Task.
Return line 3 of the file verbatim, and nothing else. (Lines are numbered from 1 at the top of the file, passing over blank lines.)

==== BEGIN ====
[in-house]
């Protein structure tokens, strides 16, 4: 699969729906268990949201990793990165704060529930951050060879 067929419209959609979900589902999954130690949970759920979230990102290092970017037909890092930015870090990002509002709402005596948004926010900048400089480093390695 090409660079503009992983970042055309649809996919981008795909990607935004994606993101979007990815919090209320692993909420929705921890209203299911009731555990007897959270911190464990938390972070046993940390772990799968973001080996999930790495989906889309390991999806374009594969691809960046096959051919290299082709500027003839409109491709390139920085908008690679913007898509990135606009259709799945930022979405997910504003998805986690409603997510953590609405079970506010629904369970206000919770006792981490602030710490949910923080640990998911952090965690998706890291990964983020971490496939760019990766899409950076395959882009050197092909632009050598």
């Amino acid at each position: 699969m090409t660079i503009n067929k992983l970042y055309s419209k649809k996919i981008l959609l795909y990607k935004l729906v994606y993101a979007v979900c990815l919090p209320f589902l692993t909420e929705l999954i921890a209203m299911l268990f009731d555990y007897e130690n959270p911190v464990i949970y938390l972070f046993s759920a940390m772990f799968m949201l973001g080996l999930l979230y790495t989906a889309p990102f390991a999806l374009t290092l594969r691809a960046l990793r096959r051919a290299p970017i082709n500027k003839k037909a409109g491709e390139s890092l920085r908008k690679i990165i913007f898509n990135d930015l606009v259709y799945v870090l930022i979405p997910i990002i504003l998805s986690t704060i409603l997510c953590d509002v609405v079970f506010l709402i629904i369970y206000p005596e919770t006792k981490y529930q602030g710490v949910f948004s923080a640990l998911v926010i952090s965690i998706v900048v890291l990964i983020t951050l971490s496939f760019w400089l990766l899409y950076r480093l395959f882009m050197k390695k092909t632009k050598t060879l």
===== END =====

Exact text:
């Amino acid at each position: 699969m090409t660079i503009n067929k992983l970042y055309s419209k649809k996919i981008l959609l795909y990607k935004l729906v994606y993101a979007v979900c990815l919090p209320f589902l692993t909420e929705l999954i921890a209203m299911l268990f009731d555990y007897e130690n959270p911190v464990i949970y938390l972070f046993s759920a940390m772990f799968m949201l973001g080996l999930l979230y790495t989906a889309p990102f390991a999806l374009t290092l594969r691809a960046l990793r096959r051919a290299p970017i082709n500027k003839k037909a409109g491709e390139s890092l920085r908008k690679i990165i913007f898509n990135d930015l606009v259709y799945v870090l930022i979405p997910i990002i504003l998805s986690t704060i409603l997510c953590d509002v609405v079970f506010l709402i629904i369970y206000p005596e919770t006792k981490y529930q602030g710490v949910f948004s923080a640990l998911v926010i952090s965690i998706v900048v890291l990964i983020t951050l971490s496939f760019w400089l990766l899409y950076r480093l395959f882009m050197k390695k092909t632009k050598t060879l």